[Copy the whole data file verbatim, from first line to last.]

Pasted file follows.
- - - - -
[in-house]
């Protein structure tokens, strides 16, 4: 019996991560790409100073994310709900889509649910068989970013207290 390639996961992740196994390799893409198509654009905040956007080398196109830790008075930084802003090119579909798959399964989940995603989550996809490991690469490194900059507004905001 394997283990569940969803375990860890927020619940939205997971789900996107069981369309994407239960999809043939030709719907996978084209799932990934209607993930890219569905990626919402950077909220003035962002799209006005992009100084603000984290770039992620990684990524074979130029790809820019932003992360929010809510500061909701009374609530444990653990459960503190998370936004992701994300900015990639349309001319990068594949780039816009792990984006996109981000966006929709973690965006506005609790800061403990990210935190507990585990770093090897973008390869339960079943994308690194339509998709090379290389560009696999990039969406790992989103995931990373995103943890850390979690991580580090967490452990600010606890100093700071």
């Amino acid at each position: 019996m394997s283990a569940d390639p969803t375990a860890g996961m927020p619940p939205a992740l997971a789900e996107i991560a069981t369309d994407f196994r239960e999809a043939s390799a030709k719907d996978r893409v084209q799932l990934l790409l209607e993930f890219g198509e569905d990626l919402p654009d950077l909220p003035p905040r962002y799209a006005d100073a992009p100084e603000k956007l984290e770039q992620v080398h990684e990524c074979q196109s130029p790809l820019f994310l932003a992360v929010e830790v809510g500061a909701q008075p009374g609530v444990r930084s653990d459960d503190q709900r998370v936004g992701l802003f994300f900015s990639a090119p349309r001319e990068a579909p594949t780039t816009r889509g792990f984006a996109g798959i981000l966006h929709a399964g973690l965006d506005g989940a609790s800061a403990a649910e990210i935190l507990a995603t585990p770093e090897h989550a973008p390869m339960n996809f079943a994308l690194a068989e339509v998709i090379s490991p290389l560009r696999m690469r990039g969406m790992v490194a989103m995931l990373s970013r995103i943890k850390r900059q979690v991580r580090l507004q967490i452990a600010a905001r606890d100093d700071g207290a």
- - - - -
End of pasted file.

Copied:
[in-house]
């Protein structure tokens, strides 16, 4: 019996991560790409100073994310709900889509649910068989970013207290 390639996961992740196994390799893409198509654009905040956007080398196109830790008075930084802003090119579909798959399964989940995603989550996809490991690469490194900059507004905001 394997283990569940969803375990860890927020619940939205997971789900996107069981369309994407239960999809043939030709719907996978084209799932990934209607993930890219569905990626919402950077909220003035962002799209006005992009100084603000984290770039992620990684990524074979130029790809820019932003992360929010809510500061909701009374609530444990653990459960503190998370936004992701994300900015990639349309001319990068594949780039816009792990984006996109981000966006929709973690965006506005609790800061403990990210935190507990585990770093090897973008390869339960079943994308690194339509998709090379290389560009696999990039969406790992989103995931990373995103943890850390979690991580580090967490452990600010606890100093700071």
């Amino acid at each position: 019996m394997s283990a569940d390639p969803t375990a860890g996961m927020p619940p939205a992740l997971a789900e996107i991560a069981t369309d994407f196994r239960e999809a043939s390799a030709k719907d996978r893409v084209q799932l990934l790409l209607e993930f890219g198509e569905d990626l919402p654009d950077l909220p003035p905040r962002y799209a006005d100073a992009p100084e603000k956007l984290e770039q992620v080398h990684e990524c074979q196109s130029p790809l820019f994310l932003a992360v929010e830790v809510g500061a909701q008075p009374g609530v444990r930084s653990d459960d503190q709900r998370v936004g992701l802003f994300f900015s990639a090119p349309r001319e990068a579909p594949t780039t816009r889509g792990f984006a996109g798959i981000l966006h929709a399964g973690l965006d506005g989940a609790s800061a403990a649910e990210i935190l507990a995603t585990p770093e090897h989550a973008p390869m339960n996809f079943a994308l690194a068989e339509v998709i090379s490991p290389l560009r696999m690469r990039g969406m790992v490194a989103m995931l990373s970013r995103i943890k850390r900059q979690v991580r580090l507004q967490i452990a600010a905001r606890d100093d700071g207290a």